The homily of the Apostolic Nuncio, Chapel of the Apostolic Nunciature, Delhi 17 September 2017

First Reading: Ecclesiasticus 27:33-28:9

Second Reading: Romans 14:7-9

Gospel: Matthew 18:21-35

In the Gospel of this Twenty-fourth Sunday of Ordinary Time, Peter asks Jesus the questions: "Lord, how often shall my brother sin against me, and I forgive him? As many as seven times”? Jesus said to him, ‘I do not say to you seven times, but seventy times seven’".

"Seventy times seven": with this reply the Lord wants to make it clear to Peter and to us that we should set no limit to our forgiveness of others. Just as the Lord is always be ready to forgive us, so we must always be ready to forgive one another.

The Lord establishes forgiveness and love as the criteria for belonging to the Father: “Love your enemies and pray for those who persecute you, so that you may be children of your Father who is in heaven.” (Matt 5.44–45; cf. 18.21). Taking up this concept, Paul warns: “Do not be overcome by evil, but overcome evil with good.” (Rom 12.21).

Jesus asks us to believe that forgiveness is the door which leads to reconciliation. In telling us to forgive our brothers unreservedly, he is asking us to do something utterly radical, but he also gives us the grace to do it. What appears, from a human perspective, to be impossible, impractical and even at times repugnant, he makes possible and fruitful through the infinite power of his cross and his grace. The cross of Christ reveals the power of God to bridge every division, to heal every wound, and to re-establish the original bonds of brotherly love.

And how great is the need for forgiveness and reconciliation in our world today - indeed in our communities and families, in our very own hearts!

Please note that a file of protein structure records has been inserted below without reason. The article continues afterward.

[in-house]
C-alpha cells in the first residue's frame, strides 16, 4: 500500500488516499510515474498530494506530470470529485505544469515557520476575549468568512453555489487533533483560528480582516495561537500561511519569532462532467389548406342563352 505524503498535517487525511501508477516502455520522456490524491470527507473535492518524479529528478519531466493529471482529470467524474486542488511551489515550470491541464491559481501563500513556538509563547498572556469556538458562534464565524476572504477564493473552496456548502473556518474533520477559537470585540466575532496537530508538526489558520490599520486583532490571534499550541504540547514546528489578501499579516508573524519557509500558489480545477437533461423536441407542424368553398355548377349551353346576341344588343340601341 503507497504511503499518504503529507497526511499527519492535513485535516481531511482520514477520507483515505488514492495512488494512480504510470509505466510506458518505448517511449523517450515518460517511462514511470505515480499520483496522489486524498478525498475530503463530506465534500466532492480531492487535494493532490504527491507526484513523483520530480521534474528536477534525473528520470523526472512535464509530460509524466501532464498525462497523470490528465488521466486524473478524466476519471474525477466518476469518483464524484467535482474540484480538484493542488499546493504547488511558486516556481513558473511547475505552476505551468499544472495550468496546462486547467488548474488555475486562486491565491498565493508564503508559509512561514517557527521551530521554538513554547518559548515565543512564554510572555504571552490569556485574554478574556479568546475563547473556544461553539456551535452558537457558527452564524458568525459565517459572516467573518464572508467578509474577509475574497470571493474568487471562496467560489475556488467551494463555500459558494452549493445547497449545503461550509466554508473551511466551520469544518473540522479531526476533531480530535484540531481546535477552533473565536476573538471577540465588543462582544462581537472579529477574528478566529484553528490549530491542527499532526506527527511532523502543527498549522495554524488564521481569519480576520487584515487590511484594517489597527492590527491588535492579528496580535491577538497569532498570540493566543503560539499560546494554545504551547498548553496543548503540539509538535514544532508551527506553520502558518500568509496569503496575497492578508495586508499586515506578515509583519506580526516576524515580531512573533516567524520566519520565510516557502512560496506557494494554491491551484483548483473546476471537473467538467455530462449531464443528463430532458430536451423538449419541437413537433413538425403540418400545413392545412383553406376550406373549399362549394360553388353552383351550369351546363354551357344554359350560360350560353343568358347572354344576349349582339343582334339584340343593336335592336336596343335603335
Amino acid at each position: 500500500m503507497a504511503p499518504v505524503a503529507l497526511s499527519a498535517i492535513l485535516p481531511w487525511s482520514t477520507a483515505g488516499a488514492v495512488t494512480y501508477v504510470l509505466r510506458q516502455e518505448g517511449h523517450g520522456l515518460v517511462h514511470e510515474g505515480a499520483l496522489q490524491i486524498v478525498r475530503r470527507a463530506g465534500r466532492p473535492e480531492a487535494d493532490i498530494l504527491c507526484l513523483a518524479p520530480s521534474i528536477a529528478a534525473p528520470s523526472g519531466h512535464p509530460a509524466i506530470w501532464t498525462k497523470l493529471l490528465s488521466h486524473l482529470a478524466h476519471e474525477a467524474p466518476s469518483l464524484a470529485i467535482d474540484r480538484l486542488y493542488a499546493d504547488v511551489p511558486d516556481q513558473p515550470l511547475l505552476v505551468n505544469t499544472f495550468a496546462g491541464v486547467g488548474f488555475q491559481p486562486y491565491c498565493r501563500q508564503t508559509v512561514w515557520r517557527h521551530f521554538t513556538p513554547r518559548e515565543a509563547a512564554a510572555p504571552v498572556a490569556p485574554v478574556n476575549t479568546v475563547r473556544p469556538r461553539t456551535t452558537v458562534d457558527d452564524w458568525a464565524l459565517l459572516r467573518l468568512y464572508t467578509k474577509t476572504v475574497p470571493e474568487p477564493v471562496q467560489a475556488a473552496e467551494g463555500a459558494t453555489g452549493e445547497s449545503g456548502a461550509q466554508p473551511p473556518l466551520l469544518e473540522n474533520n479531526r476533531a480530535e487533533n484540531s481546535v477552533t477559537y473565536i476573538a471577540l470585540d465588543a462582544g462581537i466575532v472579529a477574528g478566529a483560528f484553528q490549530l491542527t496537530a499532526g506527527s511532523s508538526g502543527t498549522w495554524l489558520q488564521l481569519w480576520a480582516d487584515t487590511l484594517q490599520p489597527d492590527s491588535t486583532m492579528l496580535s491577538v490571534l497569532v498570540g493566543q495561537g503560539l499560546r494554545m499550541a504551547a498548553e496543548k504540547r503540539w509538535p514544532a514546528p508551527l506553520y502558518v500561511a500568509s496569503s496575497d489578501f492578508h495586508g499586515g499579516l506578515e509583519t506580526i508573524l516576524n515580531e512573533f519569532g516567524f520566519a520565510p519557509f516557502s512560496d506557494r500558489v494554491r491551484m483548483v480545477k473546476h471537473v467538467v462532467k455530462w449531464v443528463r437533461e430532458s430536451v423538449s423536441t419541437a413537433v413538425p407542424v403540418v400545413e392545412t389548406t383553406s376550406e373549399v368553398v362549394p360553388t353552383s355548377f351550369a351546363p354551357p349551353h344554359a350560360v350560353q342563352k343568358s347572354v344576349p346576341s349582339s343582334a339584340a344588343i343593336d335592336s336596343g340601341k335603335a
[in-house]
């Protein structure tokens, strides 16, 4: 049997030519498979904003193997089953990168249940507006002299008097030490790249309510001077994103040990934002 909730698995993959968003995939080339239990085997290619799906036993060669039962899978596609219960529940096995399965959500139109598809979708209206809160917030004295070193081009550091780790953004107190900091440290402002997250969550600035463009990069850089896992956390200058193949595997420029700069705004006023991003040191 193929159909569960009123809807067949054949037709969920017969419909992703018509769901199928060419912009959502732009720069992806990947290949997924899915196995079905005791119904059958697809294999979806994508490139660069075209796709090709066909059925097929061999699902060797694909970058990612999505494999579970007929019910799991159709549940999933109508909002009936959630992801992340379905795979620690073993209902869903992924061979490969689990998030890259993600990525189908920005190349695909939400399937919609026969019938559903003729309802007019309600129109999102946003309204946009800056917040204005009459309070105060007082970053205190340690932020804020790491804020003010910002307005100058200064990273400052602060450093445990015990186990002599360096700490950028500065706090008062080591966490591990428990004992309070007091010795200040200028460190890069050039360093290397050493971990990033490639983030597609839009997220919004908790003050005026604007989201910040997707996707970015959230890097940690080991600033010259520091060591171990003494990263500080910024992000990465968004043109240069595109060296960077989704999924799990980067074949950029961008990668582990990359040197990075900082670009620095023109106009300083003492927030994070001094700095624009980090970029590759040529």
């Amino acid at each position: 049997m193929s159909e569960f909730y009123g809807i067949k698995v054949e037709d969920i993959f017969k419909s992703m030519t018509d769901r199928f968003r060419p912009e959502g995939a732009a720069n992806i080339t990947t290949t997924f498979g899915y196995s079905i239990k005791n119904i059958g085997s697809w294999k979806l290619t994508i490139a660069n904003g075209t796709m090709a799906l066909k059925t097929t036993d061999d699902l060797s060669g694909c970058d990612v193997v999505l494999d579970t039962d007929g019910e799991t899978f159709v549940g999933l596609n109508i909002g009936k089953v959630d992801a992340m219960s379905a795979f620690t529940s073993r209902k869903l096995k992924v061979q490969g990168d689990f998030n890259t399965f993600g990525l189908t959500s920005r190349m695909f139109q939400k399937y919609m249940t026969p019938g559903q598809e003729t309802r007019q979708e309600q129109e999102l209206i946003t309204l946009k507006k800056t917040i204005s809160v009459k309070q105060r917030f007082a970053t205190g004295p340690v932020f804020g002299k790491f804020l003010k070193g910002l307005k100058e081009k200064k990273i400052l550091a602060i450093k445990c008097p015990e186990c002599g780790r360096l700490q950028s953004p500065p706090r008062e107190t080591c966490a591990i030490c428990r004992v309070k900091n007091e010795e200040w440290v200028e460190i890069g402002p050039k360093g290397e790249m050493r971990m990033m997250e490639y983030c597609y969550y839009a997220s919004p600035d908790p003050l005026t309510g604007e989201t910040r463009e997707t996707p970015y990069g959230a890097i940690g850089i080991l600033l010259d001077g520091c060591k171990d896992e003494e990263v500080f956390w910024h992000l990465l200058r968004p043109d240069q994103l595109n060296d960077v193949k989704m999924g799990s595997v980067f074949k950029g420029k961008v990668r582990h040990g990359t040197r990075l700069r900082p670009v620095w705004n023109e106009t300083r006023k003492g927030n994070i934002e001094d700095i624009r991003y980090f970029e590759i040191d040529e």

That is why the special sacrament of the Church for forgiveness, the Sacrament of Penance, is such a precious gift from the Lord.

In the Sacrament of Penance, God extends his forgiveness to us in a very personal way. Through the ministry of the priest, we come to our loving Saviour with the burden of our sins. We confess that we have sinned against God and our neighbour. We manifest our sorrow and ask for pardon from the Lord. Through the priest, we hear Christ say to us: "Your sins are forgiven", "Go, and do not sin again" (Io. 8, 11).

Can we not also hear him say to us as we are filled with his saving grace: "Extend to others, seventy times seven, this same forgiveness and mercy"?

This is the work of the Church in every age - it is the duty of each one of us to profess and proclaim God’s mercy in all its truth, to extend to whomever we meet each day the same unlimited forgiveness that we have received from Christ.

We practice mercy, too, when we "bear with one another charitably, in complete selflessness, gentleness and patience" (Eph. 4, 2).

On this day of the Lord when we celebrate the fullest expression of God’s abundant mercy - the Cross and Resurrection of Christ - let us praise our God who is rich in mercy. And, in imitation of his great love, let us forgive anyone who may have hurt us in any way.

With the Blessed Mother of God, we proclaim the mercy of God which extends from generation to generation.